While that type of schedule makes it difficult and even grueling for crew chiefs and the rest of the team, count Stenhouse as hoping NASCAR moves forward with more mid-week races next season and beyond once coronavirus and the limitations it has placed upon the sport are gone.

“I like the Sunday-Wednesday schedules; I wish we could kind of keep doing that,” he said. “I’ve never been a fan of shortening the season because I just like to race.

“I’m going to try and sprinkle some more dirt races in when I can, if NASCAR lets me (he laughs). For me, I enjoy the racing aspect of it. I love being in the race car as much as possible. Like probably the other crew chiefs said, the guys at the shop definitely have a lot more work as far as getting cars ready week in and week out.

“So, that’s always been probably the biggest question mark of running these mid-week races to catch up our schedule is the toll that it’s taking on the crew guys. But it’s all been well received, they enjoy it and they love us back racing.”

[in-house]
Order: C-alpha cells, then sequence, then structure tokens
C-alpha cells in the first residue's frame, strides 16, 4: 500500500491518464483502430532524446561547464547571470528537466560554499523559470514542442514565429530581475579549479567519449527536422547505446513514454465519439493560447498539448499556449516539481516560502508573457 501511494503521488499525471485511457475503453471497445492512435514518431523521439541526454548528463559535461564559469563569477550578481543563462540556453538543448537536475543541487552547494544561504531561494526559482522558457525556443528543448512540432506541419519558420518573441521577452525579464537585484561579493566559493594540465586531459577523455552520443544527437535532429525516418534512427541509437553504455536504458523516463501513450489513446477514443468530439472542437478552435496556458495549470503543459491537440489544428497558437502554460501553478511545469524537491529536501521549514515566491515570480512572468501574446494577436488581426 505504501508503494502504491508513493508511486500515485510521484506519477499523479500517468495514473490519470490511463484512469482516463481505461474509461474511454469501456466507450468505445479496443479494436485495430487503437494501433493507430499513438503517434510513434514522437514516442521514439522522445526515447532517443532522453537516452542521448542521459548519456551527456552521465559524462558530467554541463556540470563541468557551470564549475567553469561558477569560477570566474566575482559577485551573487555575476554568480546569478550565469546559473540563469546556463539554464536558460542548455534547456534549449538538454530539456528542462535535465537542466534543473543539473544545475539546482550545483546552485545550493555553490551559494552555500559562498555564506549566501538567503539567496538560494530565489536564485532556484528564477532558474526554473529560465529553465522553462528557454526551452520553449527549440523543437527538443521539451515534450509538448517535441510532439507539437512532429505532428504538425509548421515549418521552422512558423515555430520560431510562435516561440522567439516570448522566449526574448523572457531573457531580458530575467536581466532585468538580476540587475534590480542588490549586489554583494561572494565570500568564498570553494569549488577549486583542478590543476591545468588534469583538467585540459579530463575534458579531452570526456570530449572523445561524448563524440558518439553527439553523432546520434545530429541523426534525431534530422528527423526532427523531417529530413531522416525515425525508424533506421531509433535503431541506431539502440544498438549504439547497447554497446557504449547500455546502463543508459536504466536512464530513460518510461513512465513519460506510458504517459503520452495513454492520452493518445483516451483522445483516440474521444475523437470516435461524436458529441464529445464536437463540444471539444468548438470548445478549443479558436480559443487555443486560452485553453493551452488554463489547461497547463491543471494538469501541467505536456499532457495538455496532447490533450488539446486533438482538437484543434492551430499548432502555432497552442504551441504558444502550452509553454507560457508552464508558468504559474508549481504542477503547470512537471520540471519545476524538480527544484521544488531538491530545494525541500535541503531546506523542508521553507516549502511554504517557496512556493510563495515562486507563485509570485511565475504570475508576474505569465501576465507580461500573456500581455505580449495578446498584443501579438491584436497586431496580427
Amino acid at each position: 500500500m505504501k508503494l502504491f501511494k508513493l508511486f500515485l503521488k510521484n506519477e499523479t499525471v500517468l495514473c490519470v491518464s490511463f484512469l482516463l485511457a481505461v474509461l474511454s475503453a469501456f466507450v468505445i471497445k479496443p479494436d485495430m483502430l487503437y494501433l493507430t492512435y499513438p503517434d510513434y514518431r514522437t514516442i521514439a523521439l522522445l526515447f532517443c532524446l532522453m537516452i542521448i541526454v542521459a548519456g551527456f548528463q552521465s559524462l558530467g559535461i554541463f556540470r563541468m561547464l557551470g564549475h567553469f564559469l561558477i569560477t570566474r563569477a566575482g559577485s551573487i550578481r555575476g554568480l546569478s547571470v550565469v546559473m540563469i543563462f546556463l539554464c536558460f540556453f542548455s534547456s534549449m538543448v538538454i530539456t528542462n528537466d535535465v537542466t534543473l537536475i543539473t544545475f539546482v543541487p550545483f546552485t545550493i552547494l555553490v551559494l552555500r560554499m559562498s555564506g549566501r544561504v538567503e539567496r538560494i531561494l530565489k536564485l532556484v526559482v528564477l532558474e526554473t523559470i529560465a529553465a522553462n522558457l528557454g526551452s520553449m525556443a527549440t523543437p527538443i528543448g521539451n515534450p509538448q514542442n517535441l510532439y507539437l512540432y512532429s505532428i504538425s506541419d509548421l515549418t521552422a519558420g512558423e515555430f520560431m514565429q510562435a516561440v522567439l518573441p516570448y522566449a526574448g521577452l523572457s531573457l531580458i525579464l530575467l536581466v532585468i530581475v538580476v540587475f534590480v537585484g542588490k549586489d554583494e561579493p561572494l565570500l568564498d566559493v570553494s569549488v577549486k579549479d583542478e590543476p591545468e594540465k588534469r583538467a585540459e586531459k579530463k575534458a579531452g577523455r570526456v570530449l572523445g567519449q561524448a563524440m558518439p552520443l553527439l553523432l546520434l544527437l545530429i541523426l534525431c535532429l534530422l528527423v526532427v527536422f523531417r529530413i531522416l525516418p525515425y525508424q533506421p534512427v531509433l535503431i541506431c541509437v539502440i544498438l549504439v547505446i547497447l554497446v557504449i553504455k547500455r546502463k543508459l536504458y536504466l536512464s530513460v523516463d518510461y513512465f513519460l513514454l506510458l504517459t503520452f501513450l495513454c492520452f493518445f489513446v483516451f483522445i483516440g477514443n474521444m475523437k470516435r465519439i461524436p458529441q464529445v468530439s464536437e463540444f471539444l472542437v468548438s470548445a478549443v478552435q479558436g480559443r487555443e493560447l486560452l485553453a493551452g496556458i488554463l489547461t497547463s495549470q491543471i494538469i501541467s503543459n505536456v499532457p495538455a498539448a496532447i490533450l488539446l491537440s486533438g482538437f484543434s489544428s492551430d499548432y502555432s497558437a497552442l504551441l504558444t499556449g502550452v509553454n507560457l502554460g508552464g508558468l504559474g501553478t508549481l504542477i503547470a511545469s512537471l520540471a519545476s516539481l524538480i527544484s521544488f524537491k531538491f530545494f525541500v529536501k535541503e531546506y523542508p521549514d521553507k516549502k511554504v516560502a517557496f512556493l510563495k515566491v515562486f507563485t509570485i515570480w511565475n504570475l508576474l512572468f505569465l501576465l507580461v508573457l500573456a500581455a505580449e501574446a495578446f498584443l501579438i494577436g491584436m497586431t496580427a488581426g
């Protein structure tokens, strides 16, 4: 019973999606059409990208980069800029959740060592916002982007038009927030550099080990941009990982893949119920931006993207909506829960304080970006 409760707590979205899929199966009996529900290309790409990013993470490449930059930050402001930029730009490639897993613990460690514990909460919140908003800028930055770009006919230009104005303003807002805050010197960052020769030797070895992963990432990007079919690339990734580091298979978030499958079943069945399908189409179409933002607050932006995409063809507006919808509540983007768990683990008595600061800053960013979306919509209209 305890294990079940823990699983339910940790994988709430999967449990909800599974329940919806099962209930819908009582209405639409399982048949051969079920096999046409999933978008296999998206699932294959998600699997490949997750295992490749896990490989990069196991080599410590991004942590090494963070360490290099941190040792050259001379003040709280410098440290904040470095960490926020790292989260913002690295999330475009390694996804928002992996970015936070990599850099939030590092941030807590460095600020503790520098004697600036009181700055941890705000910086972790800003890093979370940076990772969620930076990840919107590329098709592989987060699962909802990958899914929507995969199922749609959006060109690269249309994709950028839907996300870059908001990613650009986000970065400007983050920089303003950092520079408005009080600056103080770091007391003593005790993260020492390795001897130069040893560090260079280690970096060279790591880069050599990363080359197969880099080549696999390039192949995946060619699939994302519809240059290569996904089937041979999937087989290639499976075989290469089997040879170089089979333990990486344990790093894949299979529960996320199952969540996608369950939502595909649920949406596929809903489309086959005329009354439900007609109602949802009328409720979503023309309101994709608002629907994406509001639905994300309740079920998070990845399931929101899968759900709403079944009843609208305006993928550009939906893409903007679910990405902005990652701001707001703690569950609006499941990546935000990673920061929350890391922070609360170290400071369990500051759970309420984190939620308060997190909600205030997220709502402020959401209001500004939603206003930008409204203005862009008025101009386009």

In his first season with JTG-Daugherty Racing, Stenhouse has admittedly struggled. In the first eight races, the driver of the No. 47 Chevrolet has just two top-five finishes: Thursday night and third at Las Vegas.

Every other finish has been 20th or lower.

But Stenhouse sees light at the end of the tunnel. Ever since NASCAR returned from the pandemic hiatus, Stenhouse has seen improvement within his team that may not necessarily be reflected in the final result, but he definitely likes what he’s seeing from his team and the performance of his race car.

“Looking at the equipment that they have here, the people, the parts and pieces, the Hendrick power, the new Chevy Camaro body – I feel like those are all really good things to put together,” Stenhouse said. “Bringing my crew chief Brian Pattie over, bringing Mike Kelley over, with a lot of knowledge and a lot of experience to work in, they jumped right in. I felt like they’ve been working with these guys for a long time and it’s only been a short amount of time.